Photographer Erika Stone Looks Back, Finds Appreciation Close to Home

Photographer Erika Stone, right, at the opening of her show last month at the Hallmark senior residence in Battery Park City. Photo by Jane Feldman

Dec. 01, 2014

Her photos are all about the people, lying in gutters and living it up, seated at bars and staring from windows, looking angry, bemused or indifferent. Erika Stone, now 90 and for the past seven years a resident of the Hallmark in Battery Park City, says she doesn’t have the eyesight or steadiness of hand to return to her passion of street photography and photojournalism. But her work got some new life and renewed visibility last month with a show of prints mounted at the Hallmark.

More than an exhibition, it was a celebration of a career she’s left behind, yet continues to live on in her striking black-and-white images.

“I wanted the people in the community to see her work,” said the Hallmark’s director of programs, Whitney Bryant-Glandon. Along with photographer Jane Feldman, Stone’s longtime friend, Bryant-Glandon arranged for the show. “It’s emotional, it’s beautiful, it’s touching. It’s inspiring,” she said of Stone’s work.

 Much of Stone’s street photography spans the 1940s and 50s, the majority of it taken in New York City and evocative of the city’s postwar milieu. But there are the celebrities, too. Clark Gable, Marlene Dietrich and Danny Kaye. A 1955 shot shows Marilyn Monroe riding a circus elephant.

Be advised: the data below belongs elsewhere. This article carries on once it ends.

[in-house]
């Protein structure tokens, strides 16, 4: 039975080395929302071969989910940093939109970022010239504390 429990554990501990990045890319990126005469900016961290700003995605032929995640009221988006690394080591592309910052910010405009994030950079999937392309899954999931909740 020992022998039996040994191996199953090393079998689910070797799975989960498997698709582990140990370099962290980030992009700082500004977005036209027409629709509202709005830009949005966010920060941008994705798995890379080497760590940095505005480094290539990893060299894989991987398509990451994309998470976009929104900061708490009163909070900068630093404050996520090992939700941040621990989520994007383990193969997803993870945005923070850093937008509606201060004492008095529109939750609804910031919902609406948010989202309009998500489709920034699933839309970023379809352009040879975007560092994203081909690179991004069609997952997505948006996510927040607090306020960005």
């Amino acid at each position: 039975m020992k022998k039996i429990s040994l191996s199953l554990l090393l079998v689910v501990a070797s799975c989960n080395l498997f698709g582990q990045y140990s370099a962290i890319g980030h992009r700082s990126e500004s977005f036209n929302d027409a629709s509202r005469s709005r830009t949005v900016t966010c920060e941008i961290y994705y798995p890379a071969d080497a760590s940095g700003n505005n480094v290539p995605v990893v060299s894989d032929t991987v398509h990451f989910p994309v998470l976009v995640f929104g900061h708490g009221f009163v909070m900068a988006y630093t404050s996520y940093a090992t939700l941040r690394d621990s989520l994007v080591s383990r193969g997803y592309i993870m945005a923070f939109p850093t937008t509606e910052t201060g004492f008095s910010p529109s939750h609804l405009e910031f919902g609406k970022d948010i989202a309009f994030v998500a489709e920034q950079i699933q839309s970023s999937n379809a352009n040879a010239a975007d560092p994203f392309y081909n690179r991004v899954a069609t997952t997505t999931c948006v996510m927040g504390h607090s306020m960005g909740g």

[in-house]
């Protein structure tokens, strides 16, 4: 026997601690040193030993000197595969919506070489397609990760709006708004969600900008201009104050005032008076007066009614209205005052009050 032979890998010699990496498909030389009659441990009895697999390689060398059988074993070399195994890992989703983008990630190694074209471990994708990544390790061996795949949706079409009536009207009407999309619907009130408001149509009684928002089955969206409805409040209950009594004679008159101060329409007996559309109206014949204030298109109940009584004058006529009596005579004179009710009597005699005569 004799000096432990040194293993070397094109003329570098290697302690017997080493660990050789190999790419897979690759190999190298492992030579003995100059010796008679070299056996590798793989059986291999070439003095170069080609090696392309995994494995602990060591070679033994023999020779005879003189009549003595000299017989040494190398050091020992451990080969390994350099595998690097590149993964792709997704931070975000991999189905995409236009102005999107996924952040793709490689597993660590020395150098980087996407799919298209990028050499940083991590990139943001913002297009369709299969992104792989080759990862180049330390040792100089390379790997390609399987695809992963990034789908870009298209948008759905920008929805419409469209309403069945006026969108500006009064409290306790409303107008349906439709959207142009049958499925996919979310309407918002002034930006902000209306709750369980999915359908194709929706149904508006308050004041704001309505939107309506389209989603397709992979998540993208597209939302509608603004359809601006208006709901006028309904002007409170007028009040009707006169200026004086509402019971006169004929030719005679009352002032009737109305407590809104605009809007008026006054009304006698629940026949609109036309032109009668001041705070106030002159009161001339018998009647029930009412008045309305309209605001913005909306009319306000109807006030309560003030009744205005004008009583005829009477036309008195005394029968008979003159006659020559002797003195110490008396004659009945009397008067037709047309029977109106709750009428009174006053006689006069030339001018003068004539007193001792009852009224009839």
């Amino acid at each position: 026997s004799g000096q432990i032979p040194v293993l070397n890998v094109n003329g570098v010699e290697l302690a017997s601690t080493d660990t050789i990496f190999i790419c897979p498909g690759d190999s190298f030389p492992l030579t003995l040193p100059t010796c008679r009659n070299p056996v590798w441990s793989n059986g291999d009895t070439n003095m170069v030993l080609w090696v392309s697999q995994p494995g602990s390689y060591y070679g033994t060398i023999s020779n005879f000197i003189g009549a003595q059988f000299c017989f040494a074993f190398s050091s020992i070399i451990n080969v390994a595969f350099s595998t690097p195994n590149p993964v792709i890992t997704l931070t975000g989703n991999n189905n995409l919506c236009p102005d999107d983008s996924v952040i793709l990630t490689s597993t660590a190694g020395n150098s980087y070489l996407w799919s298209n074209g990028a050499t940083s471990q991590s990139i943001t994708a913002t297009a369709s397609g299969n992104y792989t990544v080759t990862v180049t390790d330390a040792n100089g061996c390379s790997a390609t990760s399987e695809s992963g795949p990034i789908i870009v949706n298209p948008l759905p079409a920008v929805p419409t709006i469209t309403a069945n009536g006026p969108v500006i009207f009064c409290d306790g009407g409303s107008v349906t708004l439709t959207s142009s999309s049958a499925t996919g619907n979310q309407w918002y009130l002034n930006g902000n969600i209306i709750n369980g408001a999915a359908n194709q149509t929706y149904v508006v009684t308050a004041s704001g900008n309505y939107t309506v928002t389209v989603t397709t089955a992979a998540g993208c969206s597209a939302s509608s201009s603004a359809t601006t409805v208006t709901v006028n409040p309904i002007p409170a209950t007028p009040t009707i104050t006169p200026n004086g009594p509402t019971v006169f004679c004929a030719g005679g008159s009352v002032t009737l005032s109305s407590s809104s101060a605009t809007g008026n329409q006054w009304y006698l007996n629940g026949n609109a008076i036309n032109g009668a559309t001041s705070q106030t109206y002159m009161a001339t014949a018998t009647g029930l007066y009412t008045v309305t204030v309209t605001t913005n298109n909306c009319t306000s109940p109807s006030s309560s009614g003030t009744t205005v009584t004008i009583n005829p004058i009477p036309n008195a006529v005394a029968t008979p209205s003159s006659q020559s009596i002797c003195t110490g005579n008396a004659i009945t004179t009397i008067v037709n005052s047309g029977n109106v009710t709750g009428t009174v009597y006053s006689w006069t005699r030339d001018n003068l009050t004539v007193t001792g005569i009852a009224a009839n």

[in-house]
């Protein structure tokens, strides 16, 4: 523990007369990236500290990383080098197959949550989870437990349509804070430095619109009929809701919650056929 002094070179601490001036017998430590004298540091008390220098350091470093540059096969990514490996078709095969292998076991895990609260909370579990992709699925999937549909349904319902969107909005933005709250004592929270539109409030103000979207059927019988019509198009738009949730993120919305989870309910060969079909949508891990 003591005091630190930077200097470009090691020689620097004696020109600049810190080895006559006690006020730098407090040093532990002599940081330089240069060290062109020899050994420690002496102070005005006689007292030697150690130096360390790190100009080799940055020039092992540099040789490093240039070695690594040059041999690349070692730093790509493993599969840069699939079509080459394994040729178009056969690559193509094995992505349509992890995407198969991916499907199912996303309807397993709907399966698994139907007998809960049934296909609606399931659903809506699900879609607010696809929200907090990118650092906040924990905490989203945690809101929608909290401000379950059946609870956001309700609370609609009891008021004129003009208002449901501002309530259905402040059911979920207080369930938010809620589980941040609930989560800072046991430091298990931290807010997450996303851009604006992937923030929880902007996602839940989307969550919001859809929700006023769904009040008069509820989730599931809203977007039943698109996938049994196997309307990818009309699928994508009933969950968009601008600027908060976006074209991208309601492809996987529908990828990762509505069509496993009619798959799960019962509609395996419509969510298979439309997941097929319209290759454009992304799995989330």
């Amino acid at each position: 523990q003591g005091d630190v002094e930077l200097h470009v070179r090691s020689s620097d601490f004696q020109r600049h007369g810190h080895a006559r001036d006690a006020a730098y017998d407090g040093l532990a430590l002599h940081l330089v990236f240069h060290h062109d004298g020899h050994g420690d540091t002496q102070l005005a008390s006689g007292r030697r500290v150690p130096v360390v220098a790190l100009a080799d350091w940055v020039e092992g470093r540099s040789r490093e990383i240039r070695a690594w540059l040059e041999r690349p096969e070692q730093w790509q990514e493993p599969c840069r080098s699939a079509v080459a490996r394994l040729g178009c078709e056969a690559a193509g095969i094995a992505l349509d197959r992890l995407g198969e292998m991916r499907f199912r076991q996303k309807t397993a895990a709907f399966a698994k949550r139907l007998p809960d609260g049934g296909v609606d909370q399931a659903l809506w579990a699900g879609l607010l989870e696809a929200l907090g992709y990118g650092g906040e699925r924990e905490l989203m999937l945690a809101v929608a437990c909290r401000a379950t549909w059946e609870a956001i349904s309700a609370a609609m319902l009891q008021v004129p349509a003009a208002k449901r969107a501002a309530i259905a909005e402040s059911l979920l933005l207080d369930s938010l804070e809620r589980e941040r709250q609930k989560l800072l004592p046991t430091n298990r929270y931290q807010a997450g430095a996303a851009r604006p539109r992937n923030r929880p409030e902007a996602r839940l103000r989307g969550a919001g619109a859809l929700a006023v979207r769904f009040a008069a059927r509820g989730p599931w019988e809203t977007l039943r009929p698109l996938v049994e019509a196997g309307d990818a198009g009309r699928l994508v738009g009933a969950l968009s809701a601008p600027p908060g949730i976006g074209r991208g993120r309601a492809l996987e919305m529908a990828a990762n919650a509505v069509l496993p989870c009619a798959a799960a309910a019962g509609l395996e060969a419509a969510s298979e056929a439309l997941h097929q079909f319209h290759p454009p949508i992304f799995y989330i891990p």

When she was 12, Stone and her family, of Jewish background, left Germany in 1936. But already as a child in her native country she had caught the bug to take pictures. “I took pictures of all my relatives and everyone said, ‘Oh, you have such a good eye,’” Stone recalled, seated in her apartment at the Hallmark.

“When I came to New York I really started taking pictures because my father gave me his good Voigtlander camera.”

Stone’s real photo education came from the magazine and newspaper photographers she assisted. And as a young woman in the 1940s she joined the influential Photo League, a group devoted to socially conscious photography whose members included many of the best documentary photographers of the day. As a stringer, she worked for Time and Der Spiegel magazines while her personal explorations took her to East Harlem, the Lower East Side and the Bronx. From those forays came many of her most memorable photos.

With the birth of her children, Stone turned to photographing kids, and made that her career focus, though journalism still called on occasion.

The photographer said she stopped taking pictures “when cameras changed so much” and when she became less physically able to produce photos that were up to her standards.

“You prided yourself on having the ability to take pictures at just the right moment,” said Jane Feldman, who calls Stone her mentor. “I don’t think you quite have the confidence now.”

Feldman paused and turned to the reporter. “Erika always had incredible timing,” she said. 


                                   All photographs by Erika Stone

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